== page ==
September 9, 2012 at 9:38 pm

  2. I’m not entirely sure how my film choices turn into support for individual films since I pay a lump sum to the theatre for unlimited tickets. I imagine they still have to pay on toward the distributors for each ticket I get so my broader viewing of theatrical releases is raising all boats, good and bad and probably doing a small part to keeping less ambitious projects coming. I do steer clear of things I can tell will be truly terrible, but I am watering down the effect of my purchase power.

    That said, I’m not sure individuals are that powerful. There is too much path dependency in what succeeds and what doesn’t. Many people live places where they don’t really have much choice in what to watch a given week so the only way for them to punish the industry for lack of quality is to stay away from the theatre altogether.


    September 7, 2012 at 9:54 pm

    • Yes, I figure they keep some kind of statistics, provided you register when you use your unlimited tickets…

      I agree that the consumer power is limited for the individual and yet – it’s the only tool we have really, isn’t it? And because of this we should use it with some thoughtfulness.


      September 9, 2012 at 9:39 pm

  3. For what it’s worth, I doubt that people who go to a movie they expect to dislike are a statistically significant factor in the sales. Movie bloggers do that (well, those that don’t get comped free tickets), but most people aren’t critics, professional or otherwise. And people with a love of bad movies do that… but they are a rare exception. Everybody else takes the sane approach of not going to something they think they’ll hate, most of the time. I’d be willing to bet that those two groups combined don’t make up even 1% of a movie’s audience, and if you look at films that have a poor audience rating on RottenTomatoes or IMDb, they’re usually movies that don’t perform well at the box office either.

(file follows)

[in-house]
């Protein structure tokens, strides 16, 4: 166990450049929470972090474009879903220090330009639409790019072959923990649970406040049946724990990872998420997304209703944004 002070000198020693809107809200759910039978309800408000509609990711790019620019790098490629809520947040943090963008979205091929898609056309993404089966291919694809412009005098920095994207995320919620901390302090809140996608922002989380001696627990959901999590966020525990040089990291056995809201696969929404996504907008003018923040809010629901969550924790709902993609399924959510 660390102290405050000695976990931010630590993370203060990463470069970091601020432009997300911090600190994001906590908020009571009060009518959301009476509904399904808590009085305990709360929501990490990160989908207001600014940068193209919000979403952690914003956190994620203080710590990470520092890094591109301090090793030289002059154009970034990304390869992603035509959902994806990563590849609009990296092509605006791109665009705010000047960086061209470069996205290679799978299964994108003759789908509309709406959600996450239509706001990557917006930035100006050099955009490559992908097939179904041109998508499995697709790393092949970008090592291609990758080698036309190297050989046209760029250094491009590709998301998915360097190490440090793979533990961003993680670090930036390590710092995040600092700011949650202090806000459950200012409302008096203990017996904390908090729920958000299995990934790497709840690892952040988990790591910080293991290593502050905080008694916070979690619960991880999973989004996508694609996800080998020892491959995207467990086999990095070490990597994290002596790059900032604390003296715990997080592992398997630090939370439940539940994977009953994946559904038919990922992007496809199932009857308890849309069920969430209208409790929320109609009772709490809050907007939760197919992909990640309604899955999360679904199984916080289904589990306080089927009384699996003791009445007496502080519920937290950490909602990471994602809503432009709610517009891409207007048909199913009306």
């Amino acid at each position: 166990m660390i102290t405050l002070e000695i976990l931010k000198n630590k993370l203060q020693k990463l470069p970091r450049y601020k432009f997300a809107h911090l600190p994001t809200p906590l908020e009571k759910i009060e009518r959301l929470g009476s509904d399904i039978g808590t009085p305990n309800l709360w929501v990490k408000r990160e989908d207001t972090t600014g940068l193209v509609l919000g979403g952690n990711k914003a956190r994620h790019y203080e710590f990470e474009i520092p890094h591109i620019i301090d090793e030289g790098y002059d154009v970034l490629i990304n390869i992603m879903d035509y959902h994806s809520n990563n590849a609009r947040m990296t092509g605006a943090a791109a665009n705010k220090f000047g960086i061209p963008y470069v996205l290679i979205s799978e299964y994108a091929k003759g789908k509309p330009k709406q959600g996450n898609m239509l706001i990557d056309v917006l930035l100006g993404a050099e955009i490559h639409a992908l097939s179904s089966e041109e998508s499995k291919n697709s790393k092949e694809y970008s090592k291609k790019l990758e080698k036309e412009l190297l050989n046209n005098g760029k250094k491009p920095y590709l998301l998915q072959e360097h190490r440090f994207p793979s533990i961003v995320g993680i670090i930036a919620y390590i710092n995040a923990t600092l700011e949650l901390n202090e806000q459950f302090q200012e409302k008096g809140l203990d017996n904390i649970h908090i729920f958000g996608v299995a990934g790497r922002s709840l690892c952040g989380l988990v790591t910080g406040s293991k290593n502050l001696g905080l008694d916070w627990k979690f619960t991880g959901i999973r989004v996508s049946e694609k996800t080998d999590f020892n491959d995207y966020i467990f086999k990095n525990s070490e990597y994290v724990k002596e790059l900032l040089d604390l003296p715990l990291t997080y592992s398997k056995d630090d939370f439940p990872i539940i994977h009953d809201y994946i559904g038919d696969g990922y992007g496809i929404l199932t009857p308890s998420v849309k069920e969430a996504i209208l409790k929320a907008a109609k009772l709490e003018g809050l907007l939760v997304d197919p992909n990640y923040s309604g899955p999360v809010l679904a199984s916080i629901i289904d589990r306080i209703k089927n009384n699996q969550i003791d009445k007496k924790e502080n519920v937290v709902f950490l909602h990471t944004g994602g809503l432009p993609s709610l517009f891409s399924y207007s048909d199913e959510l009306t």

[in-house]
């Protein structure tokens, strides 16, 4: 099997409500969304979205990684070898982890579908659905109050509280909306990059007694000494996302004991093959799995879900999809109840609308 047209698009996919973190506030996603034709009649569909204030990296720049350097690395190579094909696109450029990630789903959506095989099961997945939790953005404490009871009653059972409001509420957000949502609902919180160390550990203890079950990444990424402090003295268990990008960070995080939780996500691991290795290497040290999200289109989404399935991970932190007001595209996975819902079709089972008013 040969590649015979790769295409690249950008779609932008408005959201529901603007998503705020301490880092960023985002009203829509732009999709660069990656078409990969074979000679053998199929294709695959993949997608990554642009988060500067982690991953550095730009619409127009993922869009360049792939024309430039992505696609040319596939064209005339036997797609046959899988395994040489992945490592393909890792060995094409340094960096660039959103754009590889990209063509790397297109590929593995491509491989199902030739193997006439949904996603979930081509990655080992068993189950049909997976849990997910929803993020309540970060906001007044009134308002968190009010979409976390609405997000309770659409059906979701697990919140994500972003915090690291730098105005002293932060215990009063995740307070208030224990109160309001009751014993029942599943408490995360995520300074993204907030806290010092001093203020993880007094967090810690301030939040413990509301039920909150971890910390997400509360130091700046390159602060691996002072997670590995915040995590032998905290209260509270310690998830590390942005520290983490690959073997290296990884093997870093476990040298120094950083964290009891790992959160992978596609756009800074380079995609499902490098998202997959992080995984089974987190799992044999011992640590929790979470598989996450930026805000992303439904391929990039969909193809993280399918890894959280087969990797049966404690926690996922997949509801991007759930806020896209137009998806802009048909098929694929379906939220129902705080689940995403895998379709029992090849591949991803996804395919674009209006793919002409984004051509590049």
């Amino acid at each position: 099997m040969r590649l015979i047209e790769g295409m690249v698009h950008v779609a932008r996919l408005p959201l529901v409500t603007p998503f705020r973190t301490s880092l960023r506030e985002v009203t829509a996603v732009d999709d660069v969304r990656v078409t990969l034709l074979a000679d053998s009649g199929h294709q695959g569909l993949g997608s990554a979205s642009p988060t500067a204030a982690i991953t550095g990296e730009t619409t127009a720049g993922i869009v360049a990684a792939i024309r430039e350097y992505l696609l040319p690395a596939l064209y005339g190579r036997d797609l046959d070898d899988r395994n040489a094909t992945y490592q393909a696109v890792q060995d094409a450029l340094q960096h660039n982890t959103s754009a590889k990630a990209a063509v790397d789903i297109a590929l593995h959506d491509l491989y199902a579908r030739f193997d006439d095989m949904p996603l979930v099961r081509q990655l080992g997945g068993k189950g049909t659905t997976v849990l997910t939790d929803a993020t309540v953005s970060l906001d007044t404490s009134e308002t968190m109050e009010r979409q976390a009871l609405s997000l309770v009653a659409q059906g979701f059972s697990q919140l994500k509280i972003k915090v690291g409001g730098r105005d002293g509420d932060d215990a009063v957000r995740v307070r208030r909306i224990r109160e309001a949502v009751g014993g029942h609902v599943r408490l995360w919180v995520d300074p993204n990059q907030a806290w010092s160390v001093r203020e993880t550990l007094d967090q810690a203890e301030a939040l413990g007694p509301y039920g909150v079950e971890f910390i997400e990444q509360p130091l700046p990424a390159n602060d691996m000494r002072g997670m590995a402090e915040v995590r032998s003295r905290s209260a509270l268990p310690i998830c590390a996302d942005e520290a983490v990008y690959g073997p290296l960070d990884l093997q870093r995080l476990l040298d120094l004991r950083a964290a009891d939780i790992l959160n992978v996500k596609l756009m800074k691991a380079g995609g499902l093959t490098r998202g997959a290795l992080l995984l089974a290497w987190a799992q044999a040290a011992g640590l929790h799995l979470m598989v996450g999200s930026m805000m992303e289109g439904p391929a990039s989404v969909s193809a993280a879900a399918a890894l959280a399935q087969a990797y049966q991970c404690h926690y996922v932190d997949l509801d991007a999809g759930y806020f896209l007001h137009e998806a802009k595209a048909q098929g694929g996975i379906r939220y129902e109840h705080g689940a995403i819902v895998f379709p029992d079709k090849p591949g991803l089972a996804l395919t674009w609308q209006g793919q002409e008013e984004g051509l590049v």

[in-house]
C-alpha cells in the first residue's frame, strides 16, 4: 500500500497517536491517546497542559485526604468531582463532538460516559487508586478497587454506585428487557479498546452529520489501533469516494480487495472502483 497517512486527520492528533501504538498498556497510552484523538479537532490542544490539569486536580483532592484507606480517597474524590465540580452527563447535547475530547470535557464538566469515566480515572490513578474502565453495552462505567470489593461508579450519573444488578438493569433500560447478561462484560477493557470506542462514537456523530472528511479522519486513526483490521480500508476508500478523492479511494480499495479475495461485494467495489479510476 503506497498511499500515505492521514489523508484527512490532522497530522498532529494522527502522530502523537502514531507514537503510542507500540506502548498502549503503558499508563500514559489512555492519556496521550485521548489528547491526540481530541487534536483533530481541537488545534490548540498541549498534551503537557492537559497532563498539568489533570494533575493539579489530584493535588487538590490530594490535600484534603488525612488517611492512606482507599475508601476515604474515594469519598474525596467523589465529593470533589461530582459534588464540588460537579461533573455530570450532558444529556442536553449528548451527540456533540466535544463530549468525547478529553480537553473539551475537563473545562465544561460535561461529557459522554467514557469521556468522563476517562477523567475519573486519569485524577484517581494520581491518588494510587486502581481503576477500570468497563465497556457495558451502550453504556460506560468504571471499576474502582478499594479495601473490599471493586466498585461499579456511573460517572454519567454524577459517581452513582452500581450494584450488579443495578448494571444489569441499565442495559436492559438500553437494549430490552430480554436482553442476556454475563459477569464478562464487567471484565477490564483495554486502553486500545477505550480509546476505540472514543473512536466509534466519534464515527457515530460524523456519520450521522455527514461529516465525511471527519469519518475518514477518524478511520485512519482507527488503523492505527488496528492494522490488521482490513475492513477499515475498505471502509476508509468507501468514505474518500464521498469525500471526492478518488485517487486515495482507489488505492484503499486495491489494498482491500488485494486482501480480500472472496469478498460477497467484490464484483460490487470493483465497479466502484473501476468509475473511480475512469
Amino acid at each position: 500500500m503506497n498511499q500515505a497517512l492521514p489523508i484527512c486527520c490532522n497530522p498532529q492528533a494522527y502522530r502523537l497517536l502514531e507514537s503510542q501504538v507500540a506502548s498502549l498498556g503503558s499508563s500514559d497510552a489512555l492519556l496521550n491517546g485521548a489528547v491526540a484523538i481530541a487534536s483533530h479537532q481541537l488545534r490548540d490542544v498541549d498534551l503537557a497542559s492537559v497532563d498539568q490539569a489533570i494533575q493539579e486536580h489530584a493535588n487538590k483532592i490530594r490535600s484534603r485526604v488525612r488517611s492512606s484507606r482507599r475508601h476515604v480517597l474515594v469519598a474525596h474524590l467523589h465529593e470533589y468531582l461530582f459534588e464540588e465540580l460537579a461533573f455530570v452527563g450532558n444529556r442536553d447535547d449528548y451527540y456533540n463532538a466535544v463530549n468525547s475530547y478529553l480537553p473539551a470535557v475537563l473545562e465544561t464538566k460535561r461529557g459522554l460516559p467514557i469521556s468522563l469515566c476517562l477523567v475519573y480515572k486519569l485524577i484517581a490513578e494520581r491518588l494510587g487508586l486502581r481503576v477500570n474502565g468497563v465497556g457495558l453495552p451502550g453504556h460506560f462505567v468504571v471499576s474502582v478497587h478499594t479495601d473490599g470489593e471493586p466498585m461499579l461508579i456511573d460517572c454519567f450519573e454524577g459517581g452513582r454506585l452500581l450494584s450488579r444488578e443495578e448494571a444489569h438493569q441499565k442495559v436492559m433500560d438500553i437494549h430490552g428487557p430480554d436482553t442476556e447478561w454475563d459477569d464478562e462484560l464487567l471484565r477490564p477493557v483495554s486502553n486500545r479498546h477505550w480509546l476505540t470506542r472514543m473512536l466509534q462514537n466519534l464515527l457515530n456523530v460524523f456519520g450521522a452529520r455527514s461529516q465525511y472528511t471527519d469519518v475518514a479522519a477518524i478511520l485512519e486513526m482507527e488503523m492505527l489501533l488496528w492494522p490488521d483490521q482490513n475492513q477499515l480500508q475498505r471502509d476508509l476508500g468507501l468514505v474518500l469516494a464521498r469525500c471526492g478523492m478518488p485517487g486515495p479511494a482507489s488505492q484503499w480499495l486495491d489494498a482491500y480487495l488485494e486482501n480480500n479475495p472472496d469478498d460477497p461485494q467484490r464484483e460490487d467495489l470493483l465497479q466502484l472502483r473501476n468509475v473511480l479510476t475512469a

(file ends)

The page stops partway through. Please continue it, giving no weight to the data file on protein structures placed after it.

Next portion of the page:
Of course, there are also the people who go to a movie they expect to hate because their date wants to see it, but at least in those cases somebody thought it was going to be good. 😛

    Morgan R. Lewis

    September 8, 2012 at 2:09 am

    • Maybe you’re right. We might think they’re more common than they really are since we notice them as they say their view loudly. Most people – hopefully – refrain from movies they don’t like, watch movies they like and don’t make a huge deal of it.